There are a lot of characters to try, each with unique abilities and play styles

Multiplayer can be played both locally and online with up to four players. When you play with other people the random madness truly gets turned up a notch. It is fun though combining your characters abilities to achieve your goals. I played with my son and we were the hacker and thief respectively. It worked really well as he could hack safes and cameras while I snuck in through walls and we achieved most of our goals without alerting or killing anyone. It was good fun and I think the game really shines when you can work with a partner and progress tactically.

I absolutely love the presentation of Streets of Rogue, its got lovely pixel-art and has chunky graphics that remind me of games like Prison Architect. The art style, while being simple is really nice, it won’t however, be to everyone’s taste. I am a sucker for pixel-art, especially in games like this that benefit from that graphical style. The music is superb and really propels you through each level. The music is crunchy and upbeat and really fits the style of the game.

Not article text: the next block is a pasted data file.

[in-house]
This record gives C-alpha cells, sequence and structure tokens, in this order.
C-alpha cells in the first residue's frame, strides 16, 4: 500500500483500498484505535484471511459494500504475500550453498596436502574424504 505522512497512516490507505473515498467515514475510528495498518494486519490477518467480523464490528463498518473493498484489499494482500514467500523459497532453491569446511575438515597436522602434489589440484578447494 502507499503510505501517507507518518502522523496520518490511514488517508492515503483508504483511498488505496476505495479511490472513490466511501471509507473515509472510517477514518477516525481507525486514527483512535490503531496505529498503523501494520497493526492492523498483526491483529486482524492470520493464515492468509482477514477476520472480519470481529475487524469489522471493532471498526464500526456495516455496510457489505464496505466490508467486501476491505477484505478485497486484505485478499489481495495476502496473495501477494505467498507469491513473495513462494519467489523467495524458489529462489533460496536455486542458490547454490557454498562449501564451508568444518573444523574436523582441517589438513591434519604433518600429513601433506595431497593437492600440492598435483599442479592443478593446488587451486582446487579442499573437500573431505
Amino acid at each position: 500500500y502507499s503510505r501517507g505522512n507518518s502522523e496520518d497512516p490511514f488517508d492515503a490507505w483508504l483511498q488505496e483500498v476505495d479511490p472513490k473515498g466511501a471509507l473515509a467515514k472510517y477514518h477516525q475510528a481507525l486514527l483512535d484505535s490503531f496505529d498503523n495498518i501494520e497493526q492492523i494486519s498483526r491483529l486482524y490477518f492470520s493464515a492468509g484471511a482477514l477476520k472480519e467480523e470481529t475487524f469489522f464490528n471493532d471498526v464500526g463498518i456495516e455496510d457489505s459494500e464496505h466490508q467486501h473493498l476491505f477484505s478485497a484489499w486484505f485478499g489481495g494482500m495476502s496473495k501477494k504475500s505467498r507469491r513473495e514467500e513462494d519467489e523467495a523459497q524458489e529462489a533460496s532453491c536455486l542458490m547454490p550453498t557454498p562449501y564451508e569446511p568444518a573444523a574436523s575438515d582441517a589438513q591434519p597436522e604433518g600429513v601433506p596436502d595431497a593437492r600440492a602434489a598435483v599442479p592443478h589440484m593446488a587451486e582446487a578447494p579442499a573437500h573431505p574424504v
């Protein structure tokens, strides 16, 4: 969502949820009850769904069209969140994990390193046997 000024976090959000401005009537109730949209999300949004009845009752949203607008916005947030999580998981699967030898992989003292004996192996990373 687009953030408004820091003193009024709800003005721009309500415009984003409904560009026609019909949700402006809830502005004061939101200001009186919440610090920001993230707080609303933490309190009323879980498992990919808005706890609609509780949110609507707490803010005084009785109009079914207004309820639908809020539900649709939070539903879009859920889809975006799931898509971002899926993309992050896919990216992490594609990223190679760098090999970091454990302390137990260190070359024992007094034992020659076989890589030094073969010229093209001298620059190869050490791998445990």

The art style, while being simple, is very nice

Final Impressions

There is a lot to like about this quirky little title. With so much room for random madness and so much room to approach the game in any way you like, every run is unique. There are a lot of characters, traits, mutators, items and rewards to keep you playing for a long time. The multiplayer is fun and you can create even more carnage with a friend, or multiple friends if you have that many. If your a fan of rogue-lites then Streets of Rogue definitely does something different while retaining the traits that make a rogue-lite fun and addictive. I really enjoyed my time with the game and will be playing it long into the future.


*Code kindly provided by the publisher for review*

Developer: Matt Dabrowski / Publisher: tinyBuild
Release date: 12/07/2019
Platforms: Ps4, Nintendo Switch, Xbox One
Platform Reviewed: PlayStation 4



Final Score



  • Every run it truly unique
  • Lots of unlockables and rewards
  • There are many different approaches to each task
  • Multiplayer is fun


  • Some players may not like the art style
  • Some players may not like the random factor of rogue-lites